Dickinson-inspired 'They Shut Me Up in Prose' exhibit opens

They Shut Me Up in Prose is inspired by poet Emily Dickinson and focuses on reframing femininity.

 GILLIAN WEARING’S ‘Me as Mona Lisa,’ 2020. (photo credit: SUZANNE LANDAU)
GILLIAN WEARING’S ‘Me as Mona Lisa,’ 2020.
(photo credit: SUZANNE LANDAU)

Inspired by the works of American poet Emily Dickinson, the They Shut Me Up in Prose exhibit debuted on International Women’s Day on Tuesday with 15 paintings, photos and one full-wall installation at the Nassima Landau space in Tel Aviv. The show has the same title as the poem and includes artworks from six women, who focus on reframing femininity, challenging stereotypes and discussing identity in their works.

Some 200 people attended the invitation-only opening.

For artists Kaye Donachie, Maria Farrar, GaHee Park, Hannah Starkey, Gillian Wearing and Grace Weaver, this is their first time exhibiting work in Israel.

Wearing, an international sensation, has been working to create provocative pieces for three decades and currently has a solo exhibition at New York City’s Guggenheim Museum. Her works explore city life from a female perspective.

Curator Suzanne Landau says promoting women artists is not new for her. She has a history of bringing them to center stage at the Israel Museum and Tel Aviv museum. She says only recently did it become trendy to bring female painters into major exhibition spaces. Landau says Wearing is already seen in the art history books and that bringing two of her biggest pieces was a pleasure.

“One [piece] was wallpaper, but it is a very important one where she wanted to confront herself and find how she would look at 70 or older – and she worked with a scientific team who make renderings for people who, for example, are missing for 10 or 20 years,” Laundau explained. “She created 15 portraits in different ages, outfits and haircuts. It looks like so many different people. But its always her. Its identity.”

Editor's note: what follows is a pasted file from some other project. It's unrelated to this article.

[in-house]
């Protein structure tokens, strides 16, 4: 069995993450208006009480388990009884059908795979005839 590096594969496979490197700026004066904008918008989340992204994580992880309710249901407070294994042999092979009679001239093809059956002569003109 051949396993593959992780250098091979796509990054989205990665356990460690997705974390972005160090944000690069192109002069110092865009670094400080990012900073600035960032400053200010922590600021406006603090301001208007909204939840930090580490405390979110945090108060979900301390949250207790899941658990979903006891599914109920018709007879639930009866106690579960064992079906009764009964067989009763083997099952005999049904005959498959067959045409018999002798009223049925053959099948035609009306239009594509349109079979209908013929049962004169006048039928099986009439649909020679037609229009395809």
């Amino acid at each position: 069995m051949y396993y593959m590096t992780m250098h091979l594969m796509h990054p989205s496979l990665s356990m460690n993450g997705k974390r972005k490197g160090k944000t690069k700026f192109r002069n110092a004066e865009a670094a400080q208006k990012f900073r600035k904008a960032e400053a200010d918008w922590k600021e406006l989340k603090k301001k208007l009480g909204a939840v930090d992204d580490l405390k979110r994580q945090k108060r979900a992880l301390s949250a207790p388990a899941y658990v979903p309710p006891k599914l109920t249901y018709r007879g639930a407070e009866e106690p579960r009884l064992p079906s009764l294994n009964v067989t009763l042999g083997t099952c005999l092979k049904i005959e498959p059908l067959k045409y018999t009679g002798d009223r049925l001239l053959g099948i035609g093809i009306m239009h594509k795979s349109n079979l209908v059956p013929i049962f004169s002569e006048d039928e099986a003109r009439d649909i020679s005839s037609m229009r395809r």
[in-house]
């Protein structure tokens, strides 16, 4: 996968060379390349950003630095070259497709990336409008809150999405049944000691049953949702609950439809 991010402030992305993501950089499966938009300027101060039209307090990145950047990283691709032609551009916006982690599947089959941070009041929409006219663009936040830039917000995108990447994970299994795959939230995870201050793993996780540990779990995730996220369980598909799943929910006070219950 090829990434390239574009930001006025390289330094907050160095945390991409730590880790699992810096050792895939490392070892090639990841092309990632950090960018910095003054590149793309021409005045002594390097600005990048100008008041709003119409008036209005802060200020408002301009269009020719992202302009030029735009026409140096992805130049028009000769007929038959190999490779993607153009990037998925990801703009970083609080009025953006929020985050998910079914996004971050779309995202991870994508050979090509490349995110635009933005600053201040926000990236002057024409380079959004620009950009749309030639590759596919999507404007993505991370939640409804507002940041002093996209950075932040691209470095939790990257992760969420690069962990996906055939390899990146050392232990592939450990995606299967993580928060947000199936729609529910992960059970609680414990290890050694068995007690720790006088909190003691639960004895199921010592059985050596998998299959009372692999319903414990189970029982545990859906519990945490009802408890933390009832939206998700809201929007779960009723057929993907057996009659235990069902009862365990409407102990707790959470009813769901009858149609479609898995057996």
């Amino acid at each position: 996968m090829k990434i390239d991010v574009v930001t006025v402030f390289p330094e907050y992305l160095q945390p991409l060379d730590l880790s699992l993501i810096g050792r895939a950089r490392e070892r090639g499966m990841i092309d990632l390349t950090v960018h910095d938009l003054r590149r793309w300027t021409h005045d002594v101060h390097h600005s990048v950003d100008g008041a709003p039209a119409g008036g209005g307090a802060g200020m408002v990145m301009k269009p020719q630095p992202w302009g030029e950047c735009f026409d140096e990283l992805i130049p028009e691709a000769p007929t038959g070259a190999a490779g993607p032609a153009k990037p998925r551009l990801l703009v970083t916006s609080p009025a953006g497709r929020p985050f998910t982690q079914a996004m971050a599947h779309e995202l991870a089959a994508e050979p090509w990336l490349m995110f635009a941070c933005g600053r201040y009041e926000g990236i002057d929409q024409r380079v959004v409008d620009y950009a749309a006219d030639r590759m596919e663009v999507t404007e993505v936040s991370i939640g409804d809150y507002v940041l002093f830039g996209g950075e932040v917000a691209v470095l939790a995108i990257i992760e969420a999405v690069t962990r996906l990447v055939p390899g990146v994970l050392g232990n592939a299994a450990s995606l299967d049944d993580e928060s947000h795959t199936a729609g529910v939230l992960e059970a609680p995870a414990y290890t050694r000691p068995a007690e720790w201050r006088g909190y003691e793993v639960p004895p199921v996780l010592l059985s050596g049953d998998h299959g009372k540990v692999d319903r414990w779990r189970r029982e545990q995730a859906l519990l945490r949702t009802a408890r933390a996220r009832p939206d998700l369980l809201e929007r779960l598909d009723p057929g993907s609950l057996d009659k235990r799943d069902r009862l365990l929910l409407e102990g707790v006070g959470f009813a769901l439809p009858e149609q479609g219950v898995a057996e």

Steve Nassima, co-founder of the foundation and art space, says working with Suzanne ensures bringing diverse art exhibits to the space because they each come from different backgrounds. He said the crowd at the opening called the exhibit the best to date.

“We have such a diverse, intense, dynamic and connected program connected to what’s going on for major art of the world. Wearing is extraordinarily sought after. It puts Tel Aviv on the map of high-quality art experiences,” Landau said.

The exhibit runs until the end of the month, when Women’s History Month will have run its course. Nassima Landau is located at 55 Ahad Ha’am St., Tel Aviv, and renews its art exhibitions every four to six weeks.